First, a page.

Alright, American history buffs. It’s your time to shine. Well, one of you with a spare $15 million laying around, at least. In honor of Constitution Day, let’s take a look at what’s happening in the world of rare historical documents. An early copy of the U.S. Constitution is set for auction in November. It’s estimated to fetch upwards of $15-20 million.
None other than Sotheby’s is handling the auction itself. They are the current caretakers of the U.S. Constitution copy and have done extensive research.
According to FOX News, the copy is one of 11 that have survived since the first printing. They would have been used while the Constitutional Convention was underway. Selby Kiffer, a specialist with Sotheby’s Books and Manuscripts Department, estimates that only a few hundred of these copies ever existed.
“This is the final text. The debate on what the Constitution would say was over with this document. The debate about whether the Constitution was going to be adopted was just beginning. “This was the Constitution, but it didn’t take effect until it had been debated and ratified. So this was the first step in the process of us living now under this 234-year-old document,” Kiffer told the Associated Press.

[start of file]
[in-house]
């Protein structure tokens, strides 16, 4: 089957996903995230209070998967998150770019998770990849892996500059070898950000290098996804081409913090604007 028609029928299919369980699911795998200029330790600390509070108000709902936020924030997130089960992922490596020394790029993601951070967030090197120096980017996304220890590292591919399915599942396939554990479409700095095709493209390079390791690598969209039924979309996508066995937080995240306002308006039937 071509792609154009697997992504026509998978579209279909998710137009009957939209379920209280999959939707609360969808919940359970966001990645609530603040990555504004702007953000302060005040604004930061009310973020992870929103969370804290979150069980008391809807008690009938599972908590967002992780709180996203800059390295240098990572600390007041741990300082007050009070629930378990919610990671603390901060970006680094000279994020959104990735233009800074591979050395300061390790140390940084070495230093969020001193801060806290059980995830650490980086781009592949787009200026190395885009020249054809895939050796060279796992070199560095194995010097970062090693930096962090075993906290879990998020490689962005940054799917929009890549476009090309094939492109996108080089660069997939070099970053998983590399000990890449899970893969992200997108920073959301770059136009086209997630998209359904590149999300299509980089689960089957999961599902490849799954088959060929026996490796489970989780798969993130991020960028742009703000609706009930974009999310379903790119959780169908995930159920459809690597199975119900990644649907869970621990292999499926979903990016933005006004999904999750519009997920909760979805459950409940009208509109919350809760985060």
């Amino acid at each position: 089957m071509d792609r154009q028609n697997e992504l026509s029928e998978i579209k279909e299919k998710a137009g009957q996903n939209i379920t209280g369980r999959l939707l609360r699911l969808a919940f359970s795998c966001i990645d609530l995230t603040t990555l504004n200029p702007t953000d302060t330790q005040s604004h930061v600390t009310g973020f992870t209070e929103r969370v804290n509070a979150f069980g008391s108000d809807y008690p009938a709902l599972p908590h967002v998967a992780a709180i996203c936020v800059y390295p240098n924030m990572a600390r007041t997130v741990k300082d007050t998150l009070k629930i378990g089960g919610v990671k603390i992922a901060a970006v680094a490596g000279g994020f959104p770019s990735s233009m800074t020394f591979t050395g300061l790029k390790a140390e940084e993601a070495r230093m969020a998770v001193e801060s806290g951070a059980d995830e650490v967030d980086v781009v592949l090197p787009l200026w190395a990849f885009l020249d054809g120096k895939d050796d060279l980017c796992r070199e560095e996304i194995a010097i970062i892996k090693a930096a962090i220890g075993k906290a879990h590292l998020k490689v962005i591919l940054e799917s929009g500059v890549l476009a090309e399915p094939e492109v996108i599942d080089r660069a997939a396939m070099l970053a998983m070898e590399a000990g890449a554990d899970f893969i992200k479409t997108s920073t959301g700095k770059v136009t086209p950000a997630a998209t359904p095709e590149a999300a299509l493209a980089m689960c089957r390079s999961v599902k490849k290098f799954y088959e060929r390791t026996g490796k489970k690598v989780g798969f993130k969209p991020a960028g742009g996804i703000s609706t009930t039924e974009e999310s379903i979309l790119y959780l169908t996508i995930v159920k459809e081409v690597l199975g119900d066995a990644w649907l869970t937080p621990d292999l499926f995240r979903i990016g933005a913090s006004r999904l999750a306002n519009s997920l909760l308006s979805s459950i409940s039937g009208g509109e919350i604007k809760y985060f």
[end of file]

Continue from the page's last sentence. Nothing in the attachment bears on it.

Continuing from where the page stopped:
This particular copy of the U.S. Consitution is the only one thought to be privately owned. It comes from a collector named Dorothy Tapper. And this is only the second time the document will change hands since the late 1980s. In fact, Selby Kiffer was the one to handle the last sale in 1988.
“While it’s a lot of years later and I’ve handled a lot of great things and I’m more experienced, I have to say it’s just as exciting, if not a little bit more exciting, the second time around,” Kiffer added.
Who Would Have Owned This Copy of the U.S. Constitution Originally?
First of all, anyone in the New York area with a hankering for some American history can check the document out for themselves. Along with 80 other historically relevant pieces, the copy of the U.S. Constitution is on public display at Sotheby’s York Avenue, per FOX News.
With that out of the way, we can dive into some of the history itself. A document like this is so rare that historians can follow it back to its time. They weren’t able to specify an individual. But Selby Kiffer shed some light on who might have held this copy in the late 18th century.
“It would have belonged to either a member of the Continental Congress or to one of the delegates to the Continental Convention. Those were the only people who had access to this first printing. Your eye is immediately drawn to that first line, ‘We the people of the United States,'” Kiffer said.